Here are significant factors influencing implementation costs:  

  • The difference between the desired business outcomes and organisation change versus the current operating situation.
  • The complexity of the planning process, consideration of constraints, and integration.
  • The size of the organisation, number of locations, and differences in operating practices across the organisation.
  • The role the vendor is expected to play in the implementation.

The degree the organisation can take on implementation roles and tasks can help minimise implementation costs. For example, using a train-the-trainer approach can lower rollout costs. While it is tempting to minimise the role of the vendor to keep costs down, the vendor should be heavily involved in the overall solution design, route planning solution configuration, and results evaluation as their expertise is critical to ensure the overall results are delivered. 

Having a financial plan, working with the vendors on capturing all the benefits, and understanding the cost models and implementation approaches can maximise the ROI of your route planning project. 


Understand the key capabilities effective route planning solutions must contain

driving a lorry on the motorway from a driver's perspective following route plans

Here are six essential areas you should consider when evaluating fleet route planning solution options. They are the backbone of any robust solution and are crucial for optimising your logistics operation. 

1. Optimisation Engine

optimisation engine for route planning icon

The sophistication of the optimisation engine can make a significant difference in the results and business value received. However, there is a tremendous difference in optimisation capabilities of vendors and the optimisation problem they were designed to solve. This is why it is critical to understand the optimisation approach and test its capabilities to determine which one will produce the greatest value for your operation.  

Because there are different types of route planning requirements (strategic versus operational planning), the route planning vendor must have multiple optimisation engines to correctly model the planning problem and produce the best results. The optimisation engine should also have flexible configuration capabilities to allow planners to uniquely tailor the algorithm–without requiring custom coding—to meet the overall business goals without requiring significant manual adjustment after the optimisation process is completed.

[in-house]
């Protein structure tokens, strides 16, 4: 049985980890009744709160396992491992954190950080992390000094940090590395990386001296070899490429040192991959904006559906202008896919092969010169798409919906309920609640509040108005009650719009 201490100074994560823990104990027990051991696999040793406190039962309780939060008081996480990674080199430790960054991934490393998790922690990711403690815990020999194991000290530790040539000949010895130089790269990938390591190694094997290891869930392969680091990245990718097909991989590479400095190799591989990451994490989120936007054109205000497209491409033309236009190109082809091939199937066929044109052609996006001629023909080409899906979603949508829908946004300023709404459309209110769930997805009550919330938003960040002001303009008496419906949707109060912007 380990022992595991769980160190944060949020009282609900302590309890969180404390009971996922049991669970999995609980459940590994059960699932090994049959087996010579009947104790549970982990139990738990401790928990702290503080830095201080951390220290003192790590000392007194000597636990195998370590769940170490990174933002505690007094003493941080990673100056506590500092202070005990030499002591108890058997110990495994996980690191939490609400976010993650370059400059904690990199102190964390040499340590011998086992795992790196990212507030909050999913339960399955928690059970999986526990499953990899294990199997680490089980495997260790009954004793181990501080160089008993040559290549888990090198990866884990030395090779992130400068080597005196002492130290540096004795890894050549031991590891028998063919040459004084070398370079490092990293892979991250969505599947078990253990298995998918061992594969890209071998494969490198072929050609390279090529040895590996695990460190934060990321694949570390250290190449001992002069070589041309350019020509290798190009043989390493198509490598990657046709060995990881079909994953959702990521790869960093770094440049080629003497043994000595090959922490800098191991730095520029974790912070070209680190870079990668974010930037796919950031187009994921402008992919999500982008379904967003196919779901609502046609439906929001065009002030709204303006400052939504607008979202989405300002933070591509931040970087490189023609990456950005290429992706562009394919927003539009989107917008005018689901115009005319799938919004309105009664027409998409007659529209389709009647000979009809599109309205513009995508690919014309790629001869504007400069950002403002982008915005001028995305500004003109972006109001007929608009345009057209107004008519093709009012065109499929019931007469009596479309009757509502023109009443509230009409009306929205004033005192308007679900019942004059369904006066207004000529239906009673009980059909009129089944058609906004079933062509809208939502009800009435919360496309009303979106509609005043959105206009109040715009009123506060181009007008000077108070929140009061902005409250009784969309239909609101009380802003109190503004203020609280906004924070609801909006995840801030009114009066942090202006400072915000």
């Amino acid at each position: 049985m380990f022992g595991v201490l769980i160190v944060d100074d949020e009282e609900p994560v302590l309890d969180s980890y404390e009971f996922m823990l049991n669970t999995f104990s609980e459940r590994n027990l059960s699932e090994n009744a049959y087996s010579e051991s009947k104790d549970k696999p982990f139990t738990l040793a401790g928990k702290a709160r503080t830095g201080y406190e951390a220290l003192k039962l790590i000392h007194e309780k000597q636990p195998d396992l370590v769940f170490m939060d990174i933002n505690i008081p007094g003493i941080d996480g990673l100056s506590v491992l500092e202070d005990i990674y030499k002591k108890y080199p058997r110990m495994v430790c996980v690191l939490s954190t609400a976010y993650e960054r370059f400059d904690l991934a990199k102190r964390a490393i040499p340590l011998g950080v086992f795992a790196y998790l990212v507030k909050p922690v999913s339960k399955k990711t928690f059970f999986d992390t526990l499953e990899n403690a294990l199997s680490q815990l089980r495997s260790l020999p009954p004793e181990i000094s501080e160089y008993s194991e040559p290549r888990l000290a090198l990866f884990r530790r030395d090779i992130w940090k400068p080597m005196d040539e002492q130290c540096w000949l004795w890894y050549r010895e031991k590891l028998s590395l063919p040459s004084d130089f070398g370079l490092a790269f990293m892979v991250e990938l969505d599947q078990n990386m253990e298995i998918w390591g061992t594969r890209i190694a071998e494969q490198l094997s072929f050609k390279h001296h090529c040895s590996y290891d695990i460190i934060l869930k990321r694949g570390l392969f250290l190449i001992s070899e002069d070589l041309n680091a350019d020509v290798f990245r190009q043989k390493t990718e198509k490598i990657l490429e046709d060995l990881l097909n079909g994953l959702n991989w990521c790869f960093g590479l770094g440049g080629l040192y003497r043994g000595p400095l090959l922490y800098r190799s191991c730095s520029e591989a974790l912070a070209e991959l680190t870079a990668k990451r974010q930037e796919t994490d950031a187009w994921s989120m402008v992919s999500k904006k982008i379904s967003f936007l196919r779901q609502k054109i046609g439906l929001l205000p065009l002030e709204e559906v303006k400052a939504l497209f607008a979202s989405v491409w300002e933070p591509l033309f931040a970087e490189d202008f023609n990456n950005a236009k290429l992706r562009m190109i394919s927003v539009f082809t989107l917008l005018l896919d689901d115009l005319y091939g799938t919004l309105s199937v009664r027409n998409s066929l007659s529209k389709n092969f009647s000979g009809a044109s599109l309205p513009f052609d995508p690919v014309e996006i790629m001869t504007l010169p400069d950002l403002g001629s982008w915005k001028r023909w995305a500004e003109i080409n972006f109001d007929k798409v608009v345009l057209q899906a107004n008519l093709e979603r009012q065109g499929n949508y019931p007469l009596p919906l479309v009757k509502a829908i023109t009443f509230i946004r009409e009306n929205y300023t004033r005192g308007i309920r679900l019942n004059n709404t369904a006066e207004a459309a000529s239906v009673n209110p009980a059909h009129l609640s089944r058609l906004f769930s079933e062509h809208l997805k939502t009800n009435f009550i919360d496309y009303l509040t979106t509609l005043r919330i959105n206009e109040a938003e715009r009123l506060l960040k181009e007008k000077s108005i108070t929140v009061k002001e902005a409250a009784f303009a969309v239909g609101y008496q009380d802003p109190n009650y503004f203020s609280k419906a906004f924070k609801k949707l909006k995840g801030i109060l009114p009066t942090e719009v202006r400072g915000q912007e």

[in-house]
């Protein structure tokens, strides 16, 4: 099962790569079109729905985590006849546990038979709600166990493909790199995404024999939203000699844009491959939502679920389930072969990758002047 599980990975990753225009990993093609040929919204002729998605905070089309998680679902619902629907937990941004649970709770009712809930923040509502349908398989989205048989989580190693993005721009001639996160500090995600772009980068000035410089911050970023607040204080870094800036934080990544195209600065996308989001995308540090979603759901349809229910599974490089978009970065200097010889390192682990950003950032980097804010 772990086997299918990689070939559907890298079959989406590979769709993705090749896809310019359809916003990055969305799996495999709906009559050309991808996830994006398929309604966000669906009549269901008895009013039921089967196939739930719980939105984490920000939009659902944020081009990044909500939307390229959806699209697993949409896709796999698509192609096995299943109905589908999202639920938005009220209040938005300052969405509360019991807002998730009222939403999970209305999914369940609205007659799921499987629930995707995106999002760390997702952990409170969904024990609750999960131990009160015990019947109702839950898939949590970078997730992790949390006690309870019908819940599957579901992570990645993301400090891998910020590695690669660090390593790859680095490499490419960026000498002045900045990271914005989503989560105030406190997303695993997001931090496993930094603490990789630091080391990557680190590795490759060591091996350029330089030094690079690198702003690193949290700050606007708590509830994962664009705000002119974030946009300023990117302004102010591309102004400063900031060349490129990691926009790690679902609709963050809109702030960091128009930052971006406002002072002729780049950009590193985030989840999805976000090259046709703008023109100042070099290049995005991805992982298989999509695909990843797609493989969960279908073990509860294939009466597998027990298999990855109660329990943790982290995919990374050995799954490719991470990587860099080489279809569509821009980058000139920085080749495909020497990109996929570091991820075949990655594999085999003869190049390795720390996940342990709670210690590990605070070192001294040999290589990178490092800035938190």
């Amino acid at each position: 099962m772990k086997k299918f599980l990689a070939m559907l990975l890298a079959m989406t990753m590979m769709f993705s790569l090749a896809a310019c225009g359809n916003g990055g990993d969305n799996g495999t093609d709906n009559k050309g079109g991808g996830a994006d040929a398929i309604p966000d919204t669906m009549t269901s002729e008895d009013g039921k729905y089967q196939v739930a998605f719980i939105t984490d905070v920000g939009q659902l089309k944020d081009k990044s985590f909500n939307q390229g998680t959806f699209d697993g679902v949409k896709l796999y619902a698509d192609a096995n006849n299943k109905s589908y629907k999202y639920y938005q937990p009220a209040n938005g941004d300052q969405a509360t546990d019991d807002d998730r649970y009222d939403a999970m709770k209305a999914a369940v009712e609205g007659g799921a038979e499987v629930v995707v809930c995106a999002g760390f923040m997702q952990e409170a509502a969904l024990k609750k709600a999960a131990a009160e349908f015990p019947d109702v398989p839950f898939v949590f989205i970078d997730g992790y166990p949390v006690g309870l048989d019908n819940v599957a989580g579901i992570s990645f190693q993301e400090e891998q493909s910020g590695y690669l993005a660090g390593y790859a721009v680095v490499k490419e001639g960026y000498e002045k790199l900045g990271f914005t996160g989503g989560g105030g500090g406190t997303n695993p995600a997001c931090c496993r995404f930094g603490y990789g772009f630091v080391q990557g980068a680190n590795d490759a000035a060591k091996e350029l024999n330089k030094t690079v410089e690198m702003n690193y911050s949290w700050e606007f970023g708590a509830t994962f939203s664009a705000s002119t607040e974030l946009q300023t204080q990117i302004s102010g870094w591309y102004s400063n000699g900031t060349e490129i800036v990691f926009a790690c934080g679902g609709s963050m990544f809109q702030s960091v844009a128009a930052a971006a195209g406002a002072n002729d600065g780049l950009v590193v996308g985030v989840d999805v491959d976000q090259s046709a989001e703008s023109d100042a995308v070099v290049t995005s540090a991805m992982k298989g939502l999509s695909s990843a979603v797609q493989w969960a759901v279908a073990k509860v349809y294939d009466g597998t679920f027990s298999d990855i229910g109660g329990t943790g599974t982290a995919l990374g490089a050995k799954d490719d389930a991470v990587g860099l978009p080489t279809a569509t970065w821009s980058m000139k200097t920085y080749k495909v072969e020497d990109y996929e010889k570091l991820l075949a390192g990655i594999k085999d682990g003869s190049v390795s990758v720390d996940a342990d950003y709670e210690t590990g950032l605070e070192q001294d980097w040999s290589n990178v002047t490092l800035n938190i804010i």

2. Business, logistics operations, and road network modelling.

route planning value

The ability to consider real-world business policies, operational, resource and customer restrictions, and characteristics and road network attributes is critical to producing the best and most feasible route plan. Failure to accurately model the business environment can result in not only suboptimal performance but missed customer commitments and loss of confidence by planners and drivers using the solution.

Modelling is closely tied to optimisation engine capabilities. The ability to accurately model the planning environment combined with optimisation that understands the business and operating environment and can evaluate a broad range of trade-offs produces a plan with the greatest ROI for the business and experience for the customers.

3. Advanced planning capabilities

graphic - icon route planning supersized

Route planning can be a complex process and planning time may be one of the most critical aspects in delivery operations. For many companies, the planning process is not as simple as pushing the “optimise button” and getting an answer. In fact, the best planners have multi-step processes and want visibility into the planning process to produce the best results.  

Capabilities such as continuous optimisation allow planning to operate “24/7” and give planners a view of the results over the planning horizon to make proactive adjustments, such as driving resources, to ensure there are no unassigned customer deliveries or underutilised resources. Planning automation can take the process the best planners use and encapsulate and run the planning process reducing the time and resources required to plan while improving the overall planning results.  

4. Control tower user interface

icon user interface - all modes of transport

Route planning can be a daunting task without an intuitive user interface that provides a single view into the planning process, tracks key performance metrics, and allows for scenario planning. Graphical representation of customers, orders, resources, and routes is essential for a planner to easily grasp plan results and plan versus actual performance.  

An intuitive control tower user interface can reduce the amount of time required to train planners and improve their effectiveness with the solution and results they product. The same user interface should provide an easy way for planners to view and change the configuration of various planning scenarios and see the different results they produce. Users should be able to customise their view and the organisation should be able to limit access to data and user capabilities based upon the role of the user. 

5. Analytics and AI

Analytics and AI for route planning

Analytics and AI are becoming powerful tools for enhancing route planning performance. Analytics help planners evaluate plan versus actual performance across broader timeframes, look for trends, and gain deep insights into delivery performance, allowing drill down to individual drivers and customers. AI in the form of machine learning helps improve the accuracy of planning data and parameter settings.